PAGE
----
Lotterer’s one-off F1 appearance ends after just a single lap

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Andre Lotterer’s one-off F1 appearance for Caterham at last weekend’s Belgian Grand Prix came to an early end after the German was forced to retire following a loss of power at the end of the first lap.

The three-time Le Mans winner was confirmed to be replacing Kamui Kobayashi for the race earlier this week, with Caterham citing his experience as the main reason for acquiring his services.

Lotterer managed to outqualify full-time driver Marcus Ericsson despite only stepping in the car on Friday, and made a good start in the race on Sunday before being sidelined when he lost power.

“I didn’t even get to sweat unfortunately,” Lotterer joked after the race. “I was really looking forward to a good race and I had a good start, but then I went a bit wide at turn 17 and there was a sudden loss of power. The team and Renault will have to investigate this tonight and see what happened.

“It’s a shame, but I am pleased with my race weekend. I made no mistakes and did a reasonably good job.

“Of course it would’ve been fantastic to finish the race and do a whole grand prix, but it’s still been an amazing weekend. I can go home happy even though it didn’t really end the way I would’ve liked it to.”

Lotterer was quick to thank the team for giving him the chance to make his F1 debut at Spa, and he will now turn his attention back to his endurance racing commitments with Audi.

“I want to thank Caterham F1 Team for this amazing opportunity,” he said. “It’s been fantastic to experience Formula 1, I got a lot of support and the team has been great. It’s frustrating to have only completed one lap of the race, but this is motorsport and these things happen.”

F1 2017 driver review: Lance Stroll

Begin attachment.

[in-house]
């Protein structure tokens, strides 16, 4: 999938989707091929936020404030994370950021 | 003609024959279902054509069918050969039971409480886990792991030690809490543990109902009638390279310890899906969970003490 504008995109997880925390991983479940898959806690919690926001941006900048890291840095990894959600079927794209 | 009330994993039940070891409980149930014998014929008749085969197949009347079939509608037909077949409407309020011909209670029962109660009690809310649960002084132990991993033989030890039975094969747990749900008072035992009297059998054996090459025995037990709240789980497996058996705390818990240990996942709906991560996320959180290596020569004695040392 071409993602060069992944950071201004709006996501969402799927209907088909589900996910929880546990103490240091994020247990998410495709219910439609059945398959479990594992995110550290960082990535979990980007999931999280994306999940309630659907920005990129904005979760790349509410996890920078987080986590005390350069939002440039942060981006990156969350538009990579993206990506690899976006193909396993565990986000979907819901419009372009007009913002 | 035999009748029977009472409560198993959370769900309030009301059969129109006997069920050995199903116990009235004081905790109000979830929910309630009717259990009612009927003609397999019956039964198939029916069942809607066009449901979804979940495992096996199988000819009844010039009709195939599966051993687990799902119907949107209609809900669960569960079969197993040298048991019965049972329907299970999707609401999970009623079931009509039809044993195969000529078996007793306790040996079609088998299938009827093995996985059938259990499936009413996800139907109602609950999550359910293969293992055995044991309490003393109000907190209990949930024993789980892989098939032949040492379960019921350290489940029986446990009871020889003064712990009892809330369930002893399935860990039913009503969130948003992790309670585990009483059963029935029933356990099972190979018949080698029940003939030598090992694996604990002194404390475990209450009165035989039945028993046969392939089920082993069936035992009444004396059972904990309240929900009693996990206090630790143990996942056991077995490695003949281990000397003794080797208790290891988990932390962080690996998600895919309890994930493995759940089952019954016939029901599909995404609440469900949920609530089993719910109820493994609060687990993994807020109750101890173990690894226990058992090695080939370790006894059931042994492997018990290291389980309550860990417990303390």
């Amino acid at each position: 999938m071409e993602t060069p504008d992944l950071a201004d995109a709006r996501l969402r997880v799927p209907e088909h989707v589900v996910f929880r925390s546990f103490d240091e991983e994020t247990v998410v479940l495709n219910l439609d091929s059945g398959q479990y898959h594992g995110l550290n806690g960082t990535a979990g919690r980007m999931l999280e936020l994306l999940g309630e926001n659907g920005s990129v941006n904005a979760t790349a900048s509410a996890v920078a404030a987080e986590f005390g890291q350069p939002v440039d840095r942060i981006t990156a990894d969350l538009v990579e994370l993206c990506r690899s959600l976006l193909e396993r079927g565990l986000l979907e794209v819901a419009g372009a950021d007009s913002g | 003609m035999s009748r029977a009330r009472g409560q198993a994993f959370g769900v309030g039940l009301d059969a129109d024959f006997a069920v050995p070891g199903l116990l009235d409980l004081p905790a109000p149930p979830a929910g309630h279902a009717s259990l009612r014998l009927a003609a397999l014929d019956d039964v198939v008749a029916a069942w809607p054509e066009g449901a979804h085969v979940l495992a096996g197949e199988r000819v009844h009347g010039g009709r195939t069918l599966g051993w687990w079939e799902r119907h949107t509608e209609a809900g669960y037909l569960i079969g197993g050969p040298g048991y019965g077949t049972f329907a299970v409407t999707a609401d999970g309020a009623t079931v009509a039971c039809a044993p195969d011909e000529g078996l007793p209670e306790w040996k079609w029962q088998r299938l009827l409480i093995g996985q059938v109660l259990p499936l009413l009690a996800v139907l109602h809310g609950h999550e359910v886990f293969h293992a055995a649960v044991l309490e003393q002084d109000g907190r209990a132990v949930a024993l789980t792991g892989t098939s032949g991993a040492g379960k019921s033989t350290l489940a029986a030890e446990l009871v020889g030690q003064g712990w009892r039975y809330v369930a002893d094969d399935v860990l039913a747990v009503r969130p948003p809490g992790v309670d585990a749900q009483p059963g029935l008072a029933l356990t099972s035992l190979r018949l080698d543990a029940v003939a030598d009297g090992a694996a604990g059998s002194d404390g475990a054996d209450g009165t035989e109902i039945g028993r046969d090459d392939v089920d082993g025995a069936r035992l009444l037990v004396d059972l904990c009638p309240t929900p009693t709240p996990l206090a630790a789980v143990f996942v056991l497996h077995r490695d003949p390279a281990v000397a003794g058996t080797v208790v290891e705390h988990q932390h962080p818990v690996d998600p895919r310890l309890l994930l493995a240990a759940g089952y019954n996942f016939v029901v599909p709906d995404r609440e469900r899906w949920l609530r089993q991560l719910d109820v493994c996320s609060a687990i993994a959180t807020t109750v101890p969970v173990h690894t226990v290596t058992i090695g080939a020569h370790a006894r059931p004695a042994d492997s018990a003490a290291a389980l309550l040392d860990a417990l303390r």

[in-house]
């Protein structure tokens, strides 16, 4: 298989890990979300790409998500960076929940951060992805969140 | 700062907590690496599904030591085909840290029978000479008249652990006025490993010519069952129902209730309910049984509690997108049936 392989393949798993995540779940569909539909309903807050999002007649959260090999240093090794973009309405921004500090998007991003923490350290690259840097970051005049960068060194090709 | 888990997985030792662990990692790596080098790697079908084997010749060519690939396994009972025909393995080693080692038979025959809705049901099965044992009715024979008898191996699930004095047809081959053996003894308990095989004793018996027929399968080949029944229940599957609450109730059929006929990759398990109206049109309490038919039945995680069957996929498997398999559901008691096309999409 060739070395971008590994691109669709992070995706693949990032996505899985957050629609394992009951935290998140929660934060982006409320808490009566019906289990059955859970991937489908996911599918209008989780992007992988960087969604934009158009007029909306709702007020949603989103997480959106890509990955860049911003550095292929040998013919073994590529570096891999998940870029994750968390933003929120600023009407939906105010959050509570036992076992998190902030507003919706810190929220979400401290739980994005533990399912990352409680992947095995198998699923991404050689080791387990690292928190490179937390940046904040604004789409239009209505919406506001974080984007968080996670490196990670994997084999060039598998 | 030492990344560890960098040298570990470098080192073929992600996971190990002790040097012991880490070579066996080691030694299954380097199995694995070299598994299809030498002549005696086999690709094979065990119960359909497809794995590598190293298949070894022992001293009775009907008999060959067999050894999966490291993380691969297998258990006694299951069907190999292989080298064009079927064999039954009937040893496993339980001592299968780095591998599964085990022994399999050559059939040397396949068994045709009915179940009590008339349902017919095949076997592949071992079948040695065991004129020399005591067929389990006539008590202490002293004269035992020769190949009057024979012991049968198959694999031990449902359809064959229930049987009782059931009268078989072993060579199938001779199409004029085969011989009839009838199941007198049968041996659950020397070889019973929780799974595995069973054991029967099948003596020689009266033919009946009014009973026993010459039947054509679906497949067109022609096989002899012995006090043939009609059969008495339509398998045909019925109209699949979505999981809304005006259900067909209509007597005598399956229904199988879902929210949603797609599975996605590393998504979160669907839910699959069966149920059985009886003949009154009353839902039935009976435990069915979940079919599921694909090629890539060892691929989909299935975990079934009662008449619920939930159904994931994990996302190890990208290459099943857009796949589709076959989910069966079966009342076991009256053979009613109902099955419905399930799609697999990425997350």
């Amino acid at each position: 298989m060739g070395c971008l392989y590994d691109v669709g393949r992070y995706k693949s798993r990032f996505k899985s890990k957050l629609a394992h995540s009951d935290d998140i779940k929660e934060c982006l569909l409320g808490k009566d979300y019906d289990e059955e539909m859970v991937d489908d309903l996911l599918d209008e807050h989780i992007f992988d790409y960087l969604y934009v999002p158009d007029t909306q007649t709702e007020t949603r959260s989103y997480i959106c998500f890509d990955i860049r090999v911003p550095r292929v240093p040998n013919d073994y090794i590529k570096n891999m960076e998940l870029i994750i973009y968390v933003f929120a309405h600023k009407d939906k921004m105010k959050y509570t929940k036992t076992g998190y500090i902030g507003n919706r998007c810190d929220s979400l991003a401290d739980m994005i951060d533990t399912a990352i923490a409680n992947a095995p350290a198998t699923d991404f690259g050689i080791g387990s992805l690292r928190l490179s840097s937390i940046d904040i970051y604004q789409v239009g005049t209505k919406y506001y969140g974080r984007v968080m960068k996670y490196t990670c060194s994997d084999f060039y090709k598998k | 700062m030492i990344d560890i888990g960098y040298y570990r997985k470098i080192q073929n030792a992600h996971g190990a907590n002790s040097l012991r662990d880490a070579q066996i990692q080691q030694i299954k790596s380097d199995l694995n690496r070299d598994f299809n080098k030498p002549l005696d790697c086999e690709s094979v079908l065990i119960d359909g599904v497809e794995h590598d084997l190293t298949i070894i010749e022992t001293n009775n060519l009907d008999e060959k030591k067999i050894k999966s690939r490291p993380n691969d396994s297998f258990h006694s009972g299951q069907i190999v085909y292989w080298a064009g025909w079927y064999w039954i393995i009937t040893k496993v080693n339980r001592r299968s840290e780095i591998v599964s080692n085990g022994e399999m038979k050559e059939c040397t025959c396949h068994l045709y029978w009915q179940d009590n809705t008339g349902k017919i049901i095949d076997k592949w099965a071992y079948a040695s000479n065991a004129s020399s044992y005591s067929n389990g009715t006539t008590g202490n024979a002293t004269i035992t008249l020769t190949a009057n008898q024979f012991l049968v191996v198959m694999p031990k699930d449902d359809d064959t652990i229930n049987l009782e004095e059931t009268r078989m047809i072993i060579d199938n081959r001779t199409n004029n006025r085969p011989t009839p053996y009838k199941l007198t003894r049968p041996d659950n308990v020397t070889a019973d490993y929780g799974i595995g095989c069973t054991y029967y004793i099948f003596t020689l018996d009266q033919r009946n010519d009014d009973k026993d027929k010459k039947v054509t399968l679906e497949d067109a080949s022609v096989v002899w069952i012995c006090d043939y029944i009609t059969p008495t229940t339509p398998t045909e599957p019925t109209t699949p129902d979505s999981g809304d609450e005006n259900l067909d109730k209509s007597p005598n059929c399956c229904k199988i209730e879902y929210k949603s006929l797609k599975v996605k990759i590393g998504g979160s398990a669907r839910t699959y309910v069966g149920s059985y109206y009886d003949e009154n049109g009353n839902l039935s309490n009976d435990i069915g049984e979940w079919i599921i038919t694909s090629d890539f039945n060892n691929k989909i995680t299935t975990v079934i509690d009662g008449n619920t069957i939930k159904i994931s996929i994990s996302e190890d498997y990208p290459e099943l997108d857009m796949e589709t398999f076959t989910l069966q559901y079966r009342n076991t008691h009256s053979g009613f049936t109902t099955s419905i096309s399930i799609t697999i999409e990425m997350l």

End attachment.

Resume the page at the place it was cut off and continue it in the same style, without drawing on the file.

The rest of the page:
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Team: Williams

Car No.: 18
Races: 20
Wins: 0
Podiums: 1
Best Finish: P3 (Azerbaijan)
Pole Positions: 0
Fastest Laps: 0
Points: 40
Championship Position: 13th

Lance Stroll’s arrival in Formula 1 at the start of the 2017 was a far from smooth one despite a significant private testing program being undertaken in the months leading up to his grand prix debut.

Even with older hand Felipe Massa at Williams, Stroll looked uneasy behind the wheel of the FW40 car through the opening run of races as he failed to reach the checkered flag in any of his first three starts.

The Canadian was left deflated after his first decent effort in Bahrain was cut short after a clash with Carlos Sainz Jr., calling it his “rock bottom” moment – but things would turn around on home soil.

Stroll produced a stunning fight through the field to take an excellent P9 in Canada, proving his talent seen in Formula 3 the previous year and shushing many of his critics.

Better would follow two weeks later in Baku when Stroll became the youngest rookie in F1 history to score a podium, dodging a crazy race to finish third. It would have been second had he not lost a drag race against Valtteri Bottas to the line.

Stroll’s form then fluctuated greatly. He was sublime on occasion, the best examples being Monza, when he started a remarkable P2 on the grid and ended as the top midfielder in P7, or Mexico where he took a brilliant sixth.

But there were too many weekends he was a little anonymous. Sure, Williams didn’t have the best car this year, but perhaps a little better was expected from Stroll.

2018 will be an even bigger challenge as he looks to the lead the team when a new teammate arrives – and at only 19, it is a lot to handle. Nevertheless, there are positive signs to be found; you just need to look for them a little.

Season High: Taking a shock podium in Baku after dodging chaos in front.

Season Low: A poor opening two races in Australia and China.